Over the past year, huge gas discoveries were made in Bahrain, the UAE and Saudi Arabia. In April last year, Bahrain announced discoveries estimated at 80 billion barrels of oil and 20 trillion cubic feet of gas, while this month, the UAE announced a new gas field with reserves estimated at 80 trillion cubic feet.
And just last week, Saudi Arabia came up with the Jafurah field, with reserves estimated at 200 trillion cubic feet. These discoveries will not only lead to significant economic outcomes, but will result in strategic repercussions on the global energy industry. It will also affect the nature of relations among countries of the region, especially if the three Gulf states coordinate with each another, as their projected scale of the finds add up to 300 trillion Cubic feet.
This will be added to 400 trillion cubic feet previously discovered in Saudi Arabia, the UAE and Bahrain, which means their collective reserves are in the order of 700 trillion.
Additionally, these discoveries will help the three states meet their full domestic need for gas, especially for their petrochemical industries, aluminum, mining, electric power production, water desalination, or household uses.
The new fields will also be a major source of natural gas in the world, which will make them on par with major exporters such as Qatar and Iran. This rivalry will intensify, depending on the strategies the competing parties will follow. Qatar, for example, has advanced infrastructure and large production capacity to export high-cost liquefied gas, but its weak point lies in its inability to extend pipelines to export low-cost gas due to its geographical situation and its tense relations with neighbours.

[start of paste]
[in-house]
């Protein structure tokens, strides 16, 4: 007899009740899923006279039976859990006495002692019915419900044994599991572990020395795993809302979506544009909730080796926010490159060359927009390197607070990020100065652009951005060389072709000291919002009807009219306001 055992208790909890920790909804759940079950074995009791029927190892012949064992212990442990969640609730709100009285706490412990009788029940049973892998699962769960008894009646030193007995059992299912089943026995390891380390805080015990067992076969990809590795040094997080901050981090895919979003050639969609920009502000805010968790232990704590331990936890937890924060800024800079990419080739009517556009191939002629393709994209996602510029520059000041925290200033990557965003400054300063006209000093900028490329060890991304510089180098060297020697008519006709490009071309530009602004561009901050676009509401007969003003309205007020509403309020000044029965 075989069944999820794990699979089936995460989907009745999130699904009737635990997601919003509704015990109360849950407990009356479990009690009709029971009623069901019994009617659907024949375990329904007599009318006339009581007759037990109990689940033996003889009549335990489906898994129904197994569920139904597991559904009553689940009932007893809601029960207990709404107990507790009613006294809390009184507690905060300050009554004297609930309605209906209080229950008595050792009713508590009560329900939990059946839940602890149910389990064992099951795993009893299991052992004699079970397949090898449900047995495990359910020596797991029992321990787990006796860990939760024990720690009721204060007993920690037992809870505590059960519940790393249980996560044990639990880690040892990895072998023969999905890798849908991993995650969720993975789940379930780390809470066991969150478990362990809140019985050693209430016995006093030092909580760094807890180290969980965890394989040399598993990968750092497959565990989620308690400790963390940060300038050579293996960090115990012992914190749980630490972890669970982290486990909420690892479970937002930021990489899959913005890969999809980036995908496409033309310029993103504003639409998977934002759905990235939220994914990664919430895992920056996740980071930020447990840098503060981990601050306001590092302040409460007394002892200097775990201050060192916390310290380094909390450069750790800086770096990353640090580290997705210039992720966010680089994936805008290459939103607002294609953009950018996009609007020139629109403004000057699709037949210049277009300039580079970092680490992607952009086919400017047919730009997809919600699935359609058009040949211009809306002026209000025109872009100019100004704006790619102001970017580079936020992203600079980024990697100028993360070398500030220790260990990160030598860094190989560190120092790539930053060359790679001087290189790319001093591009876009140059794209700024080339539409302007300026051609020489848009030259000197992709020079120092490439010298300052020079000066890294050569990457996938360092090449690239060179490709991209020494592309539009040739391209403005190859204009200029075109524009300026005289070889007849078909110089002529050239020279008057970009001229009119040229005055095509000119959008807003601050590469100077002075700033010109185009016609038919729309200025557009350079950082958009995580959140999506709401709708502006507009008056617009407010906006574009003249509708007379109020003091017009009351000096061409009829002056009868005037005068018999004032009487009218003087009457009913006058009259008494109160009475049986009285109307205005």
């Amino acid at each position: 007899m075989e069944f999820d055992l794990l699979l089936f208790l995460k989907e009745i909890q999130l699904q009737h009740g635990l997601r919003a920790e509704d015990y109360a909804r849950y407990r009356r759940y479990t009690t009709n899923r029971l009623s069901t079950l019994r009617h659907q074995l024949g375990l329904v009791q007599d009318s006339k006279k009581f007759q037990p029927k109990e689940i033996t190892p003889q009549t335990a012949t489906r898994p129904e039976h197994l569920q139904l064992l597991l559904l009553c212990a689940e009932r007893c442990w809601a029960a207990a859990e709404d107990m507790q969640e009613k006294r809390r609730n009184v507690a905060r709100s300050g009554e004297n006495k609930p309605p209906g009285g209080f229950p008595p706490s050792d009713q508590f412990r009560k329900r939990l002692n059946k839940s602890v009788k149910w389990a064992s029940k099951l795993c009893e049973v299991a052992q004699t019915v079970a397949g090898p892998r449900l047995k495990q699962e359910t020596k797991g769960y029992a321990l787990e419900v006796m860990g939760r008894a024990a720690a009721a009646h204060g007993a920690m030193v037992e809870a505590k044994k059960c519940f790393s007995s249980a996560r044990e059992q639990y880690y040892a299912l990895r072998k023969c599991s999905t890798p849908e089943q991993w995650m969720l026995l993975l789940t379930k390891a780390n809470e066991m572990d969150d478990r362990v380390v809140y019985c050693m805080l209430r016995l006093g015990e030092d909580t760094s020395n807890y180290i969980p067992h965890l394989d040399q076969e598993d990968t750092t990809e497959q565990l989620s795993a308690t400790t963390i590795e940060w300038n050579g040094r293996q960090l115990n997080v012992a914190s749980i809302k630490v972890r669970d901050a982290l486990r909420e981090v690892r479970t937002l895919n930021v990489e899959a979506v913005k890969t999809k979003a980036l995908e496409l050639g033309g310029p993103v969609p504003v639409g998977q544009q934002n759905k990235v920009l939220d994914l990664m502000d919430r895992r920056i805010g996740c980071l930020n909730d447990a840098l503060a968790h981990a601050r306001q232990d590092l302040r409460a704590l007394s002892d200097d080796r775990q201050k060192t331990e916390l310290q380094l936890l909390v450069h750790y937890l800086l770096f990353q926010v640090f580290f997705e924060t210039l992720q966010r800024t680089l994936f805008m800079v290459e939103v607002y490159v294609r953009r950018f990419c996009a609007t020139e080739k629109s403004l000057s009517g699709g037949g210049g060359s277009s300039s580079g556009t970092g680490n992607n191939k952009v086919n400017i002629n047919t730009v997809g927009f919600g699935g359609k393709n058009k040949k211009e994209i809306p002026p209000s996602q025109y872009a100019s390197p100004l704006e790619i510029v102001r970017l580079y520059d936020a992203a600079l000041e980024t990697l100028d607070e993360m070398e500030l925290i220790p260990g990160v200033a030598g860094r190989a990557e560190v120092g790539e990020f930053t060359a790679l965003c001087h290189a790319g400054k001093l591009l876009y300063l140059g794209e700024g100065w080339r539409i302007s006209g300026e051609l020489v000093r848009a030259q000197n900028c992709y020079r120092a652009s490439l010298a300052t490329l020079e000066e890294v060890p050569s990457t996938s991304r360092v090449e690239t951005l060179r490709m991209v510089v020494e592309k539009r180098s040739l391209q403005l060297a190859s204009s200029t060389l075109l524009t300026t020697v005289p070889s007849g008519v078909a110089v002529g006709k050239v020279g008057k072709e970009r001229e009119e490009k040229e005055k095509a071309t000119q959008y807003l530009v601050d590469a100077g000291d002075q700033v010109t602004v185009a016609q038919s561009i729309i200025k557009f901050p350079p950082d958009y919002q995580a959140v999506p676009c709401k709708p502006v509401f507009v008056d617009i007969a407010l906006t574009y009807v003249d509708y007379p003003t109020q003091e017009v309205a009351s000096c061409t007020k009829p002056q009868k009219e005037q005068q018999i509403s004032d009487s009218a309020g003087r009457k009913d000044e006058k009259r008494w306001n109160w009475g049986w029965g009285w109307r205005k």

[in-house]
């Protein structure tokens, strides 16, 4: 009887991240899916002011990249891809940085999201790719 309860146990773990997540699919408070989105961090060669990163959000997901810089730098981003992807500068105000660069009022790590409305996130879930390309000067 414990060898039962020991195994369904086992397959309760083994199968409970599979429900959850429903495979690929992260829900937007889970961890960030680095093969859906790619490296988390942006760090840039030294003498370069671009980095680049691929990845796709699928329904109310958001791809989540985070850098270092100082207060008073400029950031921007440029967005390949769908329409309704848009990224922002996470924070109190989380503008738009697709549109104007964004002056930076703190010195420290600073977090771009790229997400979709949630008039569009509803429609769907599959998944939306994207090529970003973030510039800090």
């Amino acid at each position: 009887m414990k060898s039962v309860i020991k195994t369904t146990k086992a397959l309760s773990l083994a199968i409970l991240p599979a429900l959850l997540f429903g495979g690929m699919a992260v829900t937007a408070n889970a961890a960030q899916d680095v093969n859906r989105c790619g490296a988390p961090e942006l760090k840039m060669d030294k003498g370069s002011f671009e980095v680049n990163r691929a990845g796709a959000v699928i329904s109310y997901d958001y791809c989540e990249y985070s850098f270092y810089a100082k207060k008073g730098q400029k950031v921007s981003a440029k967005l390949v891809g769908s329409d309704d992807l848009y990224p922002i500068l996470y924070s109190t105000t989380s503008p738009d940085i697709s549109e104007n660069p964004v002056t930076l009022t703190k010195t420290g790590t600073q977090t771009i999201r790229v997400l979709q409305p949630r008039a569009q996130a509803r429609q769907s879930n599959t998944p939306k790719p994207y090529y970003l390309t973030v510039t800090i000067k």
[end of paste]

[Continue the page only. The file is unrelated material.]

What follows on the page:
As for Iran, it has the advantage of exporting through pipes, but suffers from weak investments, international boycott, and expansionist ambitions, which stand as barriers in the way to success.
Leverage the geography
On the other hand, the UAE, Saudi Arabia, and Bahrain enjoy unlimited potential and can lead the industry if they develop a joint strategy for coordination. The three combined have an ideal geographical situation, where gas pipelines can be easily extended across the Sea of Oman to India and Pakistan, and to other Asian countries, including China, which is the main consumer and importer of oil and gas in the world.
Similar pipelines can also be extended across the Red Sea to Egypt, which in turn has large sources of gas and platforms to liquefy it, and then export to Europe. Bahrain also has a good infrastructure for gas liquefaction, as it has already built a plant at a cost of $800 million.
A gas pipeline can also be laid down from the three countries to Oman and Kuwait, which recently signed an agreement with Qatar to import liquefied gas at a great cost. The two countries would be better off if they import gas via pipelines through Saudi Arabia. Other pipelines can also be extended to Iraq.
This strategic approach will prove successful if the UAE, Saudi Arabia and Bahrain coordinate to establish a gas network that would later include Kuwait and Oman. In this respect, having state-of-the-art infrastructure will have a decisive role to play in regional competition, which would reflect on economic and political power balance in the region.
It will greatly reduce the financial capabilities of Qatar and Iran, which have long been used for nondevelopment purposes and to finance foreign agendas. Doing so will eventually enhance the security of the region.
- Mohammed Al Asoomi is a specialist in UAE and GCC economic and social affairs.